"Is it the right direction for the museum?"

Translation:È la direzione giusta per il museo?

May 13, 2013

This discussion is locked.


why not "al museo"?


i think because the question could signify something closer to "is it the right direction for the museum to take?" (as in managing the institution itself), instead of "is it the right direction TO the museum?", as "al museo" would signify


The absence of context continues to be a problem. I had never considered a policy discussion since physical directions are the focus of the unit. However, clearly al museo, which I used and got wrong, assumes physical directions are being discussed, not policy. My inclination, though, is to say that there is a context: the purpose of the unit. And that purpose argues for physical direction. So I'm going to report that the item itself is wrong.


la direzione è giusta per il museo? why è first in DL translation? Aren't we generally told to use the positive construction and the question us in the voice?


I wonder why "È giusta la direzione per il museo" isn't accepted by DL. Can someone please explain this to me?


i think your sentence asks if the direction is right, instead of asking if thats the right direction


In an earlier exercise in this module, DL translates the sentence fragment "the right direction" as la giusta direzione but accepted la direzione giusta as well. Here, it seems to want the latter, but still accepts the former word order. Is there a nuance to either word order, or is this just another bit of DL inconsistency?


Good question Tom, and I'm dissapointed not to find the answer here as it seems to be a key lesson from this exercise. In another discussion someone said adjectives in front imply a subjective point of view, so given you are asking a random person (who could be wrong) I'll guess, "giusta direzione" is better.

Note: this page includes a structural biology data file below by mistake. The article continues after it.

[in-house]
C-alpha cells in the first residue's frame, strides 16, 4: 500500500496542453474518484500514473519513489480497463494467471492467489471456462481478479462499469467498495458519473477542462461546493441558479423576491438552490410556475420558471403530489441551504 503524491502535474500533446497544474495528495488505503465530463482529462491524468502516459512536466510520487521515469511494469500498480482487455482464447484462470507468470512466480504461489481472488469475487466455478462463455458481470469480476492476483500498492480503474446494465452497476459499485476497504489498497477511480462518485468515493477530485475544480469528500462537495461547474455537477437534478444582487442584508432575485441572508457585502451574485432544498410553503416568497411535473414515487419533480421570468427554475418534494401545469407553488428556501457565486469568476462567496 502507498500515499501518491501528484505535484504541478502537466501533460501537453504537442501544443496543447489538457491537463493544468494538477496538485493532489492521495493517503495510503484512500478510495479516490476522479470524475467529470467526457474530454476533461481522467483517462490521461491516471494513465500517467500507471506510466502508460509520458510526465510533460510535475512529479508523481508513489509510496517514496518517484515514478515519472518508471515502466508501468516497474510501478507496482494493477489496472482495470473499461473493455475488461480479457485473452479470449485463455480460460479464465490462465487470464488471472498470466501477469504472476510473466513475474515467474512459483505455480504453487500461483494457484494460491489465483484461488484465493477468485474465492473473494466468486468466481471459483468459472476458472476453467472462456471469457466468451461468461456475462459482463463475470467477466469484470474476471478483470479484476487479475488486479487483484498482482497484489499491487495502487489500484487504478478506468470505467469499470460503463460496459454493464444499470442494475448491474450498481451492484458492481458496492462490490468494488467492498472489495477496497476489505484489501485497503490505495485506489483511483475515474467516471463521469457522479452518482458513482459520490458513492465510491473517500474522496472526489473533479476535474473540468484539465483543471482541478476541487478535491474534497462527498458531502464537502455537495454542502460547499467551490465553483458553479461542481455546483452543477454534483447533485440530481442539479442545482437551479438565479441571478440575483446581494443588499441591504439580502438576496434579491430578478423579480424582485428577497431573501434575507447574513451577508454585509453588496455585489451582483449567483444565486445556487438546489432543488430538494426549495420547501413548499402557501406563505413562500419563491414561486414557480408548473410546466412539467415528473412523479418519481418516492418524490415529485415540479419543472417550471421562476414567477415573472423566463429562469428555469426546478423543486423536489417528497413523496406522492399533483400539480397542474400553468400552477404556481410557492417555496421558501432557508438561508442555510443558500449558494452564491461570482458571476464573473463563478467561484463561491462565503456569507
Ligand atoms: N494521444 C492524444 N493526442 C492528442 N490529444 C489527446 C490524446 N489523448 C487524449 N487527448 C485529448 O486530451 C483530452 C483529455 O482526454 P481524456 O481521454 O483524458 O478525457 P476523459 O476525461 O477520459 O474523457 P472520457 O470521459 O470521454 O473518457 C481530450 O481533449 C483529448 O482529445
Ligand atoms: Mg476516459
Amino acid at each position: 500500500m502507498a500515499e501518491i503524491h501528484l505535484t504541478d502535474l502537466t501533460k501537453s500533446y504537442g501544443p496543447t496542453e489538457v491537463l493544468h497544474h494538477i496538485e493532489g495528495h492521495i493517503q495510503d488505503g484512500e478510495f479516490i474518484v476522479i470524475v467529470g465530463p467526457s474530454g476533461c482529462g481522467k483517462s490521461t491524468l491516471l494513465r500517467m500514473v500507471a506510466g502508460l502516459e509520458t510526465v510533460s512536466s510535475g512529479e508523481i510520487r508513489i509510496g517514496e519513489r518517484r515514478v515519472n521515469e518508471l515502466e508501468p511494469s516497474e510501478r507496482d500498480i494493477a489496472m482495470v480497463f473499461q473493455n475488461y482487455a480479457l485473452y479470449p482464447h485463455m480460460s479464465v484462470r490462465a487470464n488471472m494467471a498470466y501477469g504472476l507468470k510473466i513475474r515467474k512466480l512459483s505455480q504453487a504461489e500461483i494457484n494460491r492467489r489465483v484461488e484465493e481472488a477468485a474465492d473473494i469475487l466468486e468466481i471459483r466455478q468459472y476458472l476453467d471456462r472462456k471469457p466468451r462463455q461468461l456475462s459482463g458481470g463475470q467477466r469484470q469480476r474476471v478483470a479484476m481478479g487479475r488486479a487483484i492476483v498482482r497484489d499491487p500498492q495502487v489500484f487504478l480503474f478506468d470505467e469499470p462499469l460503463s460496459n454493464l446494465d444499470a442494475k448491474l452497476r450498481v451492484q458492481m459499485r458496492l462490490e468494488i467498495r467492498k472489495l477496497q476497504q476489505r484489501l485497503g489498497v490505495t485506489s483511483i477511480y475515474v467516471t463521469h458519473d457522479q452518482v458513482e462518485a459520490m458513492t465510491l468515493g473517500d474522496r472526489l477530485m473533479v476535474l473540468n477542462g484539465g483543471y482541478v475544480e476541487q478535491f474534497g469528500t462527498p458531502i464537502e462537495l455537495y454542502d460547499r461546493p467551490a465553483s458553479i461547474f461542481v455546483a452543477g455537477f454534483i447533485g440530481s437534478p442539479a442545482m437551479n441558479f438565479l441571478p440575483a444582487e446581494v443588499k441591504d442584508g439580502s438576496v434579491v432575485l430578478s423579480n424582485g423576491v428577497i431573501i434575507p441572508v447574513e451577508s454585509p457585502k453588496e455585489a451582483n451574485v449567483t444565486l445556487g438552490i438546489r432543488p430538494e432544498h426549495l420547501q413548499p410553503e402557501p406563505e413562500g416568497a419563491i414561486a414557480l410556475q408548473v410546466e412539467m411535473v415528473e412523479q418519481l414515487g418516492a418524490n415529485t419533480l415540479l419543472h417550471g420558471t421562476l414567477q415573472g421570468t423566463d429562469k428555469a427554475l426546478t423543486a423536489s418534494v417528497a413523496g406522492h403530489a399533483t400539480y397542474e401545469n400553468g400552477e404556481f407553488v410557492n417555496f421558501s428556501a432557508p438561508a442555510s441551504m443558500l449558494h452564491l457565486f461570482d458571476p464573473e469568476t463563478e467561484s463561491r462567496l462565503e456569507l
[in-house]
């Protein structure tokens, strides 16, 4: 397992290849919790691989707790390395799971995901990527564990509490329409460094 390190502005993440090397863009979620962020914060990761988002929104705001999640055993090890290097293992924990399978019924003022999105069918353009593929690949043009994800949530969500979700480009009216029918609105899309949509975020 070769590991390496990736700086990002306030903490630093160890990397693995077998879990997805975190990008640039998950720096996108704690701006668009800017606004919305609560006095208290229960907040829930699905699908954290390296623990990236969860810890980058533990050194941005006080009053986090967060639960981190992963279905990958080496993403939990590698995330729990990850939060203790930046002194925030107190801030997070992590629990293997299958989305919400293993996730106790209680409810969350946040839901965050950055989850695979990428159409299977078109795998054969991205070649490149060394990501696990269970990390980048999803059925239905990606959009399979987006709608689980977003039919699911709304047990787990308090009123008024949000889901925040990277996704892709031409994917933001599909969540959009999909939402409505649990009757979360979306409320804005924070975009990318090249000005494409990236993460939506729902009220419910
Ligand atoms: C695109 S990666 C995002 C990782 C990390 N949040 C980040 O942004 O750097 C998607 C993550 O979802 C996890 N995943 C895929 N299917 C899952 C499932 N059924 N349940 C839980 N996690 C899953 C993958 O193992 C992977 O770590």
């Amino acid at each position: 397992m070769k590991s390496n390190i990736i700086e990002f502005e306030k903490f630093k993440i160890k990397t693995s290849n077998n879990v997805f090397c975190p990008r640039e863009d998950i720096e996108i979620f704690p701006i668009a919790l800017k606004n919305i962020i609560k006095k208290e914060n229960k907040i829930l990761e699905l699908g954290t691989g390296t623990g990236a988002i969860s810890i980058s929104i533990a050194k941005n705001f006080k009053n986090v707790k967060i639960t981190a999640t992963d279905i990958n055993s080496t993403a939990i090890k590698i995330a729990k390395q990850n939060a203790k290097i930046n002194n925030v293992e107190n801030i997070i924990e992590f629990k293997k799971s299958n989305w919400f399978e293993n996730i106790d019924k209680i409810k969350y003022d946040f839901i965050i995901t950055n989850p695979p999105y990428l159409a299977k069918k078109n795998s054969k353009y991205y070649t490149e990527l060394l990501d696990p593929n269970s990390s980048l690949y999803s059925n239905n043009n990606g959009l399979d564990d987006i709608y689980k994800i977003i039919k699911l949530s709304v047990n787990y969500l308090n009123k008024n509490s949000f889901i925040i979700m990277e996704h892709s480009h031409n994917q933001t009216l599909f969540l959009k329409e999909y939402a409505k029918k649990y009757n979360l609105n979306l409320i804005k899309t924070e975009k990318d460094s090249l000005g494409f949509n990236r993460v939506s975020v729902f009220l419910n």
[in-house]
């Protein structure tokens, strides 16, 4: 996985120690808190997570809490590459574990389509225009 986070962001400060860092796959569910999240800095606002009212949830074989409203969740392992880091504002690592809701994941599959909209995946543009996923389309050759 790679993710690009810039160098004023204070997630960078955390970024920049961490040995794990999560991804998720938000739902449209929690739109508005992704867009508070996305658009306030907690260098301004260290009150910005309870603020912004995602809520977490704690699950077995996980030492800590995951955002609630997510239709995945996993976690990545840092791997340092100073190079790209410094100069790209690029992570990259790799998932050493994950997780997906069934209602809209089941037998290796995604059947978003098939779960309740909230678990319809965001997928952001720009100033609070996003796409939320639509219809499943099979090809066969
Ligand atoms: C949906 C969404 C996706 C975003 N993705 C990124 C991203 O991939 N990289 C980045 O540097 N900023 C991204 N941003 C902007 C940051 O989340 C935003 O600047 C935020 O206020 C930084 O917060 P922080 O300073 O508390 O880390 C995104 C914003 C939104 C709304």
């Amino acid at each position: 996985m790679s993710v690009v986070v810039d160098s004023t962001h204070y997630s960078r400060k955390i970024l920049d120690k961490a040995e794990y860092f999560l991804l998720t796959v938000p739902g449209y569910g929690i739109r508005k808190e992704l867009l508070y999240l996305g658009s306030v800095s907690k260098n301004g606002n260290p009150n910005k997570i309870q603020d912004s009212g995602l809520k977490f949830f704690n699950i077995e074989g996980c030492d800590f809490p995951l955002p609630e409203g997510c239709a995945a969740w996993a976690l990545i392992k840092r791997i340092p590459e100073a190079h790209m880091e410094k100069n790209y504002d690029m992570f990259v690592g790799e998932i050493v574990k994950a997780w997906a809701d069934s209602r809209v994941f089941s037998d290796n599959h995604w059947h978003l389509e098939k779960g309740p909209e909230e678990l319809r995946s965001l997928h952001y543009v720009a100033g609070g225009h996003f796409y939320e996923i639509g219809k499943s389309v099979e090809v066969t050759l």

Could you also say "la buona direzione" or is that kind of a weird thing to say? Thanks for any reply. :)


Buono is more of a subjective judgment than giusto (like "good" (buono) tends to be more subjective than "right" (giusto)) so it wouldn't be fitting here since you're asking for "the right direction". In the same way, you would also mainly use giusto in a case in which there's only one right way to do it (like we assume there's only one direction here that's the right one, or if there's only one answer possible to a question on a test), whereas there are usually many options possible (sometimes infinitely so) if you say the something is "good" (like with answers to essay questions in a test). I guess this is also why we always say "a" good answer, never "the" good answer, because if there's only one answer possible you would say "the right answer".

That said, you could very well say something "a" right answer if multiple right options are available. Giusto also has other meanings than "right" (ones that can be subjective, like "just" or "fair") so it gets a little more complicated. Either way, long story for what's to say you should not use buono if you would like ti say something is "right"


Couldn't you also say "la via giusta"? =the right way?


"La strada giusta" would be better.


Thanks -I think you're right. La via giusta got about 2 million google hits and La strada giusta got about 45 million! It seems both are used more in a metaphorical sense though.


I have the same question


Why "direzione destra" should be wrong? How I can know if they mean "giusta" or "destra" when in English both are translated "right"??


Giusta means correct, while destra means the orientarion or direction right. In English it is common to use "right" to imply correctness or the direction, but it seems it is not acceptable in Italian. In this context the person is looking for affirmation of their directions, thus giusta is the only correct answer


Why is "è questa la direzione giusta...wrong? The question was IS THIS the right direction etc.

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